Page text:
A lease expert tells Head of Business Alun Thorne why a dose of realism is the key to making sure occupiers get the right deal during the downturn.
As recession bites deep into High Street retailers, service industries and manufacturers alike, lease terms signed during more buoyant times can seem impossible to meet.
Dwindling cash-flow brings the spectre of administration looming into view, but one of Birmingham’s best-known corporate lease experts says such action must always be a last resort.
“I can well understand how tenants on long-term leases, paying sizeable amounts of rent each quarter in advance, feel trapped by the conditions to which they agreed, and don’t see a way out”, said Andrew Crampton, who heads King Sturge’s lease consultancy team in Birmingham.
“What they should never do though, is simply surrender. There are several potential ways in which they can restructure their lease, reduce their immediate requirement for cash, and stay in the same premises.”
Crampton says pragmatism is the most powerful influence on the willingness of property-owners to change the conditions of a lease, even though it might only be a year or 18 months old.
“Landlords don’t want space back in the current economic conditions, as they might well face delays in finding a replacement tenant, and no one wants voids,” he said.
“A low rent is better than no rent, and landlords may well be able to use the negotiations to improve their position, for instance by lengthening the period of the lease or removing a break clause, which will give them additional security and higher capital values.”
Such negotiations would traditionally have taken place, as tenants approached a lease expiry or break-clause in their lease, but Crampton says the unforgiving economic conditions are forcing companies to turn to their landlords with no lease end or break in sight.
“Increasingly, especially in the retail and industrial sectors, tenants are so concerned that they are asking questions they would never have considered a year or so ago. Most landlords are proving willing to listen and change their lease conditions if there are mutual benefits. There are several options.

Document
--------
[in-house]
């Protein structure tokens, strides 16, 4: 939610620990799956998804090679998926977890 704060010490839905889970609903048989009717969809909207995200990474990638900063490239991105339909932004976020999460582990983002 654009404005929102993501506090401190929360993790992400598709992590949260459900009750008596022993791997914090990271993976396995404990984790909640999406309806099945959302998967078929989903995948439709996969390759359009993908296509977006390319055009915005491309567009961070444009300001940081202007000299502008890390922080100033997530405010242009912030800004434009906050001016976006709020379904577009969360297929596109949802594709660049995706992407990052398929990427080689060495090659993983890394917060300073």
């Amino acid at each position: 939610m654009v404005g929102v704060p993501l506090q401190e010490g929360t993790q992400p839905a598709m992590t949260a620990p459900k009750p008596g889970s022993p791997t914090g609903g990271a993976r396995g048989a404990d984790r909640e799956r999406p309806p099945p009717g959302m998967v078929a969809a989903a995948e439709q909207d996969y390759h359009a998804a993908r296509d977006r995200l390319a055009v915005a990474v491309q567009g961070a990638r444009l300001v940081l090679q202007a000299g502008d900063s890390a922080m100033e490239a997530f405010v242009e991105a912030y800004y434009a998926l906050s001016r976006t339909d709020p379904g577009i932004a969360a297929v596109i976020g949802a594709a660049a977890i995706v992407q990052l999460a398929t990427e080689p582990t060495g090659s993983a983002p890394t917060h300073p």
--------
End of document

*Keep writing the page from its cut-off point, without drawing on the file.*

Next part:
“The user clause or sub letting provisions could be widened, allowing the tenant to sub-let part of their space, perhaps for an alternative use, so they can downsize and stay. Tenants could also offer to extend their lease or remove a break clause, if the rent is reduced, or they might persuade the landlord to accept a rent-free period.”
Tenants who believe the recession has strengthened their negotiating position are also pressing for their space to be refurbished, with the implicit threat that they might move elsewhere when the time arrives if improvements don’t happen. However, despite the increasingly bleak economic landscape, there remains a significant potential downside to tenants of taking the ‘take it or leave it’ approach.
“Negotiations are often about brinkmanship, but tenants must first consider where else they might go, how much their removal costs would be, and how much they might have to spend on dilapidations to their present premises before leaving.”
With more than two decades of experience behind him, Crampton says all parties should always follow Churchill’s dictum that jaw jaw is better than war war.
“It is in everyone’s interests to reach a solution which allows both the landlord and the tenant to walk away, having improved their own position.
Ideally, the former gets an enhanced long-term commitment, in return for offering the latter increased financial flexibility.”
Crampton highlights a growing trend in the High Street retail sector, for tenants to change payment intervals, rather than trying to reduce the previously agreed rent level.
“Essentially, they are going to their landlords, explaining what a state their balance sheet is in, and asking for sympathy. We have seen quite a number of cases where tenants request that they still pay in advance, but monthly, rather than quarterly,” he said. “Some, who have seen their cash-flow virtually dry up, have offered to pay what they owe, but in the future, rather than immediately.
“Alternatively, some are seeking rent reductions or rent free periods. Obviously, as with all lease negotiations, it requires fine judgement on the part of the landlord and their advisers to assess the merit of such an offer.”
The King Sturge observer said the most critical element of all lease negotiations, during the present recession, has to be an understanding of the wider issues. Realism is the key. Tenants can’t expect to get something for nothing, but landlords have to see the plight of their tenant against the backdrop of what is happening throughout the global economy,“ said Crampton.
“Well-run companies, with sound strategies and good products and services, are going to the wall because cash is desperately tight, and it does no-one any good to adopt a blinkered approach, and to simply insist that an agreement is an agreement.”